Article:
Back In 2019, I gave my first TEDx talk. And if you watch that recording today, what you’ll see is a guy talking pretty confidently about something he is not 100% sure works yet.
I had a hunch it did, I was pretty convinced.
But giving that talk — in so many ways — was my way of telling myself, “Well, Joe, there’s no going back now. We’re gonna find out if this thing is for real.”
Four years later, I can say with the utmost confidence — it is.
Naming Your Years In Advance
During that TEDx talk, I shared my practice of naming my years in advance. I’d been doing it for a few years leading up to that talk, and have done it every year since. It started as a way to set an intention — not only for the year to come, but really a purpose for how I wanted to talk one day about the life I’d led.
It starts with imagining every year of your life as the chapters of a book. What names would you give those chapters?
“Bad at Basketball”
“Falling In Love, Twice”
“Started a Business”
“The Year They Left.”
“Finally All Grown Up”
This is how most of us would chapter our books — looking back.
But the way I began to get the most out of my life, and the years in them, was by looking ahead.
As far as I could tell, it was the closest thing to actual time travel. Going into the future, finding a word or name that captures the year I’d had, and bringing it back to this moment, here, in the present, before I’d lived a minute of it.
Not a goal, not a theme, and certainly not a resolution. This is a word that captured what I’d done, not what I hoped for.
But where to begin finding such a word or an idea?
Making an “It Would Be Cool To” list.
Realizing at some point that my life was full of big goals and aspirations, I knew I needed a way to make what I wanted out of life more specific and granular. How else would I know how to name my year in advance? So I started to keep a running list of things that would simply make me happy. An “It Would Be Cool To…” list.
Some of the items on my list this year have included:
It’s not a bucket list, laced with an air of finality and “last chance” mentality. It’s a living, shifting thing, subject to updates and tinkering as my desires, circumstances, and possibilities change.
The best part? There’s no pressure to accomplish anything on this list — it’s not a set of goals that need to be achieved. But if I manage to cross off an item here and there, I’ll be able to look back and say “that was pretty cool.”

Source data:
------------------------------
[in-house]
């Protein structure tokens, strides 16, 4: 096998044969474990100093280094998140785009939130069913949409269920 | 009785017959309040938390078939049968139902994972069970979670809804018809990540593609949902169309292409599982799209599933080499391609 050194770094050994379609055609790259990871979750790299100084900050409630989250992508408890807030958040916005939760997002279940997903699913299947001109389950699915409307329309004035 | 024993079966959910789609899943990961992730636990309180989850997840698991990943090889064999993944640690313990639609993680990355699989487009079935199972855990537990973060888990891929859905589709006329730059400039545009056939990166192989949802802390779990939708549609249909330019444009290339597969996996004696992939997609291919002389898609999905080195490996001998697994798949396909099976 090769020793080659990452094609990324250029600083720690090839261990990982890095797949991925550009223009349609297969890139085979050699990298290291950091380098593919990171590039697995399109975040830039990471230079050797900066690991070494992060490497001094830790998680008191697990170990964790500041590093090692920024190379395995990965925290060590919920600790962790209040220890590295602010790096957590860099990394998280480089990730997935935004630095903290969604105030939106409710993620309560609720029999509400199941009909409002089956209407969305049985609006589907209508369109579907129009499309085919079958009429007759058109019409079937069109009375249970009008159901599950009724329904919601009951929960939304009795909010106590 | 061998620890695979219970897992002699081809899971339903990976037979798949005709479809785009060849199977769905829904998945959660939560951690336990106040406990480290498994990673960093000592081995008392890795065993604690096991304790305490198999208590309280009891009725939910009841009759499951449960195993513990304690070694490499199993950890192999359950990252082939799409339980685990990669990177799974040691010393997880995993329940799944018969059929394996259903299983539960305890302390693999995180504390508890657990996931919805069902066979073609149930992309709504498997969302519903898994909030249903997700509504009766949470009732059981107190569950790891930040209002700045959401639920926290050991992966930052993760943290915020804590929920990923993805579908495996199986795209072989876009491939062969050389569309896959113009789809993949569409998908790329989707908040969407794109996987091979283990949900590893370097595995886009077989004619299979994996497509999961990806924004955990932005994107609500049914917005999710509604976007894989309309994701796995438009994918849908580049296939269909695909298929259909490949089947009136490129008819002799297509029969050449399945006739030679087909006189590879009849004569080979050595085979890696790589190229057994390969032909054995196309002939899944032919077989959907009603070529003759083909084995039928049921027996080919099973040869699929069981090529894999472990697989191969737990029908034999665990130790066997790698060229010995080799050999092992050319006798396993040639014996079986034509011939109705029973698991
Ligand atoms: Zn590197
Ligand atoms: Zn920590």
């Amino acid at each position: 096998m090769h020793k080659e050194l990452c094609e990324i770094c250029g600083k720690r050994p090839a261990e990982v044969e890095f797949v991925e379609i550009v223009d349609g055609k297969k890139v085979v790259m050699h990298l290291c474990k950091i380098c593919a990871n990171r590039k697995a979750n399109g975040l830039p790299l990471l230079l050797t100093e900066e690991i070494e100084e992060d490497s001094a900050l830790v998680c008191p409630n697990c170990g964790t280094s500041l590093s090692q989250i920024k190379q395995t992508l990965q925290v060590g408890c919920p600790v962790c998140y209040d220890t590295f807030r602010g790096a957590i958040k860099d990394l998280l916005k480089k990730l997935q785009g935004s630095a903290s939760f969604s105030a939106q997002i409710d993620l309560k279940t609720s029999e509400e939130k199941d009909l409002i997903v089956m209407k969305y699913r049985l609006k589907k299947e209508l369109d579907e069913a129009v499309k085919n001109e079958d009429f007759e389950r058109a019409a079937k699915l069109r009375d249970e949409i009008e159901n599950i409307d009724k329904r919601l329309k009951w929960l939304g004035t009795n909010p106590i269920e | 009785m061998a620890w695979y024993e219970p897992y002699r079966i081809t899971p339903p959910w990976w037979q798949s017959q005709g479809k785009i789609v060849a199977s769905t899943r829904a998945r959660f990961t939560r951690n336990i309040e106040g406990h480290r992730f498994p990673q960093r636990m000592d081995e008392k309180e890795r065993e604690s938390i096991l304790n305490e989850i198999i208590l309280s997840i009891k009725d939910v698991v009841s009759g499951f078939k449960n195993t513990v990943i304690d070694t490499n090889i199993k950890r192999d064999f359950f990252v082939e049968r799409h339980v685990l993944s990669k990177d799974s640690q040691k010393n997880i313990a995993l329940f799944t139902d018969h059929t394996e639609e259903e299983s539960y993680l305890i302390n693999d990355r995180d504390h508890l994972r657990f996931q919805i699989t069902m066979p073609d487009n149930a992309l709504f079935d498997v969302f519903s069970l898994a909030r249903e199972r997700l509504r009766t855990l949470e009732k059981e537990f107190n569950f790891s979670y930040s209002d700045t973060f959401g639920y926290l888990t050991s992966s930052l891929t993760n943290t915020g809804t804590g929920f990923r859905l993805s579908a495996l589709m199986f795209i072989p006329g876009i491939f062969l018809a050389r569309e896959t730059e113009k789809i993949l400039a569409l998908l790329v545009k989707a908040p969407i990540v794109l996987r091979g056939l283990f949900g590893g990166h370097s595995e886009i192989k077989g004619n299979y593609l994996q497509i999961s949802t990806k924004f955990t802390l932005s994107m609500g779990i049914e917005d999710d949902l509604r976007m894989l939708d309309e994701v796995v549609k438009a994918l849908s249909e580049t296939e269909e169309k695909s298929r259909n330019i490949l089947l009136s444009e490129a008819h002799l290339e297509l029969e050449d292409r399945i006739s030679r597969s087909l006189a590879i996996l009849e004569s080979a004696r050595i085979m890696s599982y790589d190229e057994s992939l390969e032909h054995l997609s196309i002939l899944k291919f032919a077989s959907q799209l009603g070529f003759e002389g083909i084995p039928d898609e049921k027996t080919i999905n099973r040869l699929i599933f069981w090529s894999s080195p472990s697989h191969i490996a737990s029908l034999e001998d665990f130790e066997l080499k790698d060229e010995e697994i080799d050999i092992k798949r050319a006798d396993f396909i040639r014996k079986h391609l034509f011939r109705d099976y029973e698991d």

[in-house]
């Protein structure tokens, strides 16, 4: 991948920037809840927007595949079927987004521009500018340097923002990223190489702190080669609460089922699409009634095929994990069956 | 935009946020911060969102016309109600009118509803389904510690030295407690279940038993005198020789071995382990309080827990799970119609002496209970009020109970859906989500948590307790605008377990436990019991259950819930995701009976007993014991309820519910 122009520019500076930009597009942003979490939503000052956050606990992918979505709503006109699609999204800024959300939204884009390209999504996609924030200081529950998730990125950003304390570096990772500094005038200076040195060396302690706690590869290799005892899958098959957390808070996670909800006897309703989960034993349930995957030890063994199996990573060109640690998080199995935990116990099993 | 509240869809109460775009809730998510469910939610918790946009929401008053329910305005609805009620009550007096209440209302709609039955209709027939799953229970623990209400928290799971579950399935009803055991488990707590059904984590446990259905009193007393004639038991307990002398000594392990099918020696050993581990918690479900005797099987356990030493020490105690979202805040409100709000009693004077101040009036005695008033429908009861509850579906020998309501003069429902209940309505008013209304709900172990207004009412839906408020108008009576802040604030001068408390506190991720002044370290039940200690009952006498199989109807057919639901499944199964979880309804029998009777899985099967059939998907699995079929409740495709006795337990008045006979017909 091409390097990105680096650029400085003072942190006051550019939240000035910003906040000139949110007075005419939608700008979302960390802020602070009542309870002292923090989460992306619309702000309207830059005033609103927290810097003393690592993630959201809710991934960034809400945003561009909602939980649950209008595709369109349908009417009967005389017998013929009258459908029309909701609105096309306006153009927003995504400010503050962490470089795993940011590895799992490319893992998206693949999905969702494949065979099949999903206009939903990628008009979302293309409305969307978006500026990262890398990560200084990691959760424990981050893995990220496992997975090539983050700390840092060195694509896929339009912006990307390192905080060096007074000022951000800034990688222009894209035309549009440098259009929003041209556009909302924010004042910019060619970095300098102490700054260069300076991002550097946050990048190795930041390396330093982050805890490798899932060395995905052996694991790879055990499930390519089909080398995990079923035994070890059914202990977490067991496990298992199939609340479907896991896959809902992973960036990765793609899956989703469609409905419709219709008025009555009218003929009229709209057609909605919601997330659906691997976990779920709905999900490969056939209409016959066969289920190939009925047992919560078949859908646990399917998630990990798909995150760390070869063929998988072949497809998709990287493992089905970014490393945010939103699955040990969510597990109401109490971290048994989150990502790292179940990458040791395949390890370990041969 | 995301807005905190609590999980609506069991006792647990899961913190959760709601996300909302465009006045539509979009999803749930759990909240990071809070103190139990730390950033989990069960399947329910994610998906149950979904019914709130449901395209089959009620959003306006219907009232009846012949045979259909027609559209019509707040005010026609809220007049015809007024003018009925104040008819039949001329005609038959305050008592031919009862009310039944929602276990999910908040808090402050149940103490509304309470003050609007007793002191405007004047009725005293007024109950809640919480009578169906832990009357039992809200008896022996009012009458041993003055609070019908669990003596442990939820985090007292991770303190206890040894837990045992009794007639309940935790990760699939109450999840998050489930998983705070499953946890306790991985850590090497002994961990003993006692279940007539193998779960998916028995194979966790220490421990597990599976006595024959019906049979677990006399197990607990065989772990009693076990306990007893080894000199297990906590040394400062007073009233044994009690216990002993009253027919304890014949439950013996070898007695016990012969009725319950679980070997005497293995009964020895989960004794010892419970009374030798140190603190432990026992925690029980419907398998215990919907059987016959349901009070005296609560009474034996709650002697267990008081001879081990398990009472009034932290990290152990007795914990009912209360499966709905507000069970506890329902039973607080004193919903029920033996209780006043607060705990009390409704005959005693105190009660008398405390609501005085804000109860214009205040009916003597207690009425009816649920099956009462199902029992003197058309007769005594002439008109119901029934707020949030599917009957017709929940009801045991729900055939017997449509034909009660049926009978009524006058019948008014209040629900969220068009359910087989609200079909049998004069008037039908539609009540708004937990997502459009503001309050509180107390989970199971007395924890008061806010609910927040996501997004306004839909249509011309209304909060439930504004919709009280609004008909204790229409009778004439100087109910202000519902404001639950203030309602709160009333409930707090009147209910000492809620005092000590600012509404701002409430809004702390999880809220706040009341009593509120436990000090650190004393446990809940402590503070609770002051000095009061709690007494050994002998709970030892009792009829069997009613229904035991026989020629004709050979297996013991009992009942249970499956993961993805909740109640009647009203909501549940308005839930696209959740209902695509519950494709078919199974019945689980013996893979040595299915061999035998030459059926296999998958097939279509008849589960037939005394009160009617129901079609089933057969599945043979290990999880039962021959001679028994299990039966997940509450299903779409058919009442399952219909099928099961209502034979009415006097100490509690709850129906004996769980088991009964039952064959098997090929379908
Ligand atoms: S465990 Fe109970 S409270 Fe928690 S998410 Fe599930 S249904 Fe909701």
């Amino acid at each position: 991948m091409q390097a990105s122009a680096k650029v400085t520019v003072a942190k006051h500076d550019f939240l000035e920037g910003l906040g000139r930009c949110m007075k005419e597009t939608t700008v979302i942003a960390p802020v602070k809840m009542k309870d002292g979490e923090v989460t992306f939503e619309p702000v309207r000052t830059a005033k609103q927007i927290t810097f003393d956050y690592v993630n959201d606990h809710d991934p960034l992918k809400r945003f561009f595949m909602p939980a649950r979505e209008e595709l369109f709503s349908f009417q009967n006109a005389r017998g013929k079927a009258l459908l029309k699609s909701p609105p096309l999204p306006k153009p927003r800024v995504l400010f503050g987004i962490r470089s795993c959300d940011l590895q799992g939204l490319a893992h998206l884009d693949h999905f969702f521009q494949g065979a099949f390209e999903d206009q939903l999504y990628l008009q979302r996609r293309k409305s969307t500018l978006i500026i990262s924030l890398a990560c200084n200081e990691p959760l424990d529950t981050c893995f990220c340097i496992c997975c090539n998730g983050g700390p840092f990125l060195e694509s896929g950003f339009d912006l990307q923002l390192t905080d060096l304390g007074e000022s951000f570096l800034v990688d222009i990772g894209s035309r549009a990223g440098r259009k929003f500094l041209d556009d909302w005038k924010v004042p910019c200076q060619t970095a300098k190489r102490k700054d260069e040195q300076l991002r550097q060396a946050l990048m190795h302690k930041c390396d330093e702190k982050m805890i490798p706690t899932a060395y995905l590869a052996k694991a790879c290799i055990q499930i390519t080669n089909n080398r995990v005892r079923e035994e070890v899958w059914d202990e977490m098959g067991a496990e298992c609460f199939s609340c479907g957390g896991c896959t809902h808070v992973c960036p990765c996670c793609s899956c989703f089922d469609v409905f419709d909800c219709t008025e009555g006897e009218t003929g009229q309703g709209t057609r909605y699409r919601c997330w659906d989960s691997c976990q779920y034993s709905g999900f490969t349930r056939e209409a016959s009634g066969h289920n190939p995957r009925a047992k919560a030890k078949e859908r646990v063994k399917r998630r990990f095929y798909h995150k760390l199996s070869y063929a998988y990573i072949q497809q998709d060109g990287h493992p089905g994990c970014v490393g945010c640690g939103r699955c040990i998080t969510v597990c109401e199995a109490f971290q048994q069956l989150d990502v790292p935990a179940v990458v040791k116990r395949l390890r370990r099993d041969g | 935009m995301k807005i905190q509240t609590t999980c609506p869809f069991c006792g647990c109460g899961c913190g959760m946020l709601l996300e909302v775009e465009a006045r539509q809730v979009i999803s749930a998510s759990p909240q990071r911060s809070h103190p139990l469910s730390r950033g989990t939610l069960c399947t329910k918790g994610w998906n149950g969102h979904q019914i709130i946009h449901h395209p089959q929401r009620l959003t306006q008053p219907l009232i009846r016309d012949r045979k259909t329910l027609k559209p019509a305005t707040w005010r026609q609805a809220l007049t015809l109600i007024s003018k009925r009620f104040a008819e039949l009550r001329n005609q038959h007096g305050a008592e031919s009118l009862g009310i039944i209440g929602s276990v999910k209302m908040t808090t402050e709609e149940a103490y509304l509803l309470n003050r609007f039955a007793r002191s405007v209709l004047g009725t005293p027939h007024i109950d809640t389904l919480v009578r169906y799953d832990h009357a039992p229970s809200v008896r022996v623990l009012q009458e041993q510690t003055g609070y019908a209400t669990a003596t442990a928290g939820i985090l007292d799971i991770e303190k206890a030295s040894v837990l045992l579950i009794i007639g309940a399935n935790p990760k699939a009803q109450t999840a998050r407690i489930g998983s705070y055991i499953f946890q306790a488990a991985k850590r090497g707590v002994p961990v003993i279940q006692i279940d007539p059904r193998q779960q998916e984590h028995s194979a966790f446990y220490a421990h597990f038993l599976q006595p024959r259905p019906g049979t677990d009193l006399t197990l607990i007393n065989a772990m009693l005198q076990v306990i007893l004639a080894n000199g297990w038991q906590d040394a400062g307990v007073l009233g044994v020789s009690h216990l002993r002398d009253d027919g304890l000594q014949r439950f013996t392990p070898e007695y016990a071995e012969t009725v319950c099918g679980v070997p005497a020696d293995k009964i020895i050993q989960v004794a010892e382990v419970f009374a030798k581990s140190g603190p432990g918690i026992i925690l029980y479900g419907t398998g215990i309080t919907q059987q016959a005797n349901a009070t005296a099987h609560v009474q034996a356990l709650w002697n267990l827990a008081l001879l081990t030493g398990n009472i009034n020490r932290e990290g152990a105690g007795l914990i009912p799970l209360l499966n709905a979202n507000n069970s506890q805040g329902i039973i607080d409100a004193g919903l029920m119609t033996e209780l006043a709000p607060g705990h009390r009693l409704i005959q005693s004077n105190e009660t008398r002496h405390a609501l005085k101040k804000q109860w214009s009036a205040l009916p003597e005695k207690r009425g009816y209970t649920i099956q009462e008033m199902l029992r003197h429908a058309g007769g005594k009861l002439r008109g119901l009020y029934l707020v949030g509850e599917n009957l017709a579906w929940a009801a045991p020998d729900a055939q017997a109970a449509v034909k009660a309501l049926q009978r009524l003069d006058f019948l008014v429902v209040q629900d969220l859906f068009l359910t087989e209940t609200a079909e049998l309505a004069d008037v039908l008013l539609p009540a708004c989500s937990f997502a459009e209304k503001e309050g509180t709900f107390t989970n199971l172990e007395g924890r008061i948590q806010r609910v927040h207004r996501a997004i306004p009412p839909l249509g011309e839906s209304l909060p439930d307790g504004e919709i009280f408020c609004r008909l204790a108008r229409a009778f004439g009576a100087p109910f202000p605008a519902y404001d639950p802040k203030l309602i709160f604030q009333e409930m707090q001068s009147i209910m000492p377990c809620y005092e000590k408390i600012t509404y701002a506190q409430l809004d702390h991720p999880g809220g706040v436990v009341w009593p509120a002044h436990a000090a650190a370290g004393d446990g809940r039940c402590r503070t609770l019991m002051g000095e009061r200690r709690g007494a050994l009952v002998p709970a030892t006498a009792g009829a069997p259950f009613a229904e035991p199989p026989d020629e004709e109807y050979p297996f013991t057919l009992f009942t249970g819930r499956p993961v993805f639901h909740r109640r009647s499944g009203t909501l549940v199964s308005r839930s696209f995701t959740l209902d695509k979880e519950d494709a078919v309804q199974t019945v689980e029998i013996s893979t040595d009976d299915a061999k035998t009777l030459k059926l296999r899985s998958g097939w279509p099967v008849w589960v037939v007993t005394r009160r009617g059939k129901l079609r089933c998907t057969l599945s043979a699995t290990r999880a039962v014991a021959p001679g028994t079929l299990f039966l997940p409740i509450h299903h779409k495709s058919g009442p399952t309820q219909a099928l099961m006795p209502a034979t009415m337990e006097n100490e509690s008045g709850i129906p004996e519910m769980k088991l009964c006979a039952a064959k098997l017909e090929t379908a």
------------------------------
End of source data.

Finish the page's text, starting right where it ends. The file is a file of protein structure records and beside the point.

Use your list to name your year
Once you’ve got a decent working list of things that would be cool to do next year, you’re ready to name that year.
In July of last year, I named my 2023 “Ukiyo”, a Japanese phrase that translates to “The Floating World.” And this year, 2023 — the year of Ukiyo, I’ve seen that name blossom and come to fruition.
I’m currently writing this while on a boat, floating through Japan. Pretty cool.
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This experience helped me realize that what’s often missing from our lives is a little intention, and a bit of declaration. It isn’t magic, not supernatural. It’s opportunity, set loose by our willingness to say, “I’m not sure if this works or not, but I’m willing to take a chance.”
Naming your years in advance gives you clarity.
When I first started naming my years I felt a profound sense of unknown and doubt. What if this doesn’t go the way I said it would, does it mean I was wrong? Will the year be ruined?
But what I’ve discovered over the years is that naming your year gives you a framing device with which to make decisions. Clarity, to know whether something you’re about to do aligns with the intention you’ve set for your year. It’s way to focus on what brings you closer to happiness.
I know it’s saying a lot, but I truly believe this practice brings a sense of purpose and direction to a life, helping it move in an interactive an fluid way through our hands. It’s an opportunity to periodically stop and measure our success. To recalibrate. Realign. At the end of the year, you can look back at all these things you’ve done that brought joy and intention into your life. You can see the happiness that played out.
And hopefully, by 11:59pm on Dec 31st, you’ll hold your glass high and say, “That was a pretty cool year” while a new one rolls in.
Joe Martin is a Chicago-based business growth consultant and author. He has built and exited two companies, while his innovative ideas around work-life balance have been featured on WGN, FOX, and the TEDx stage.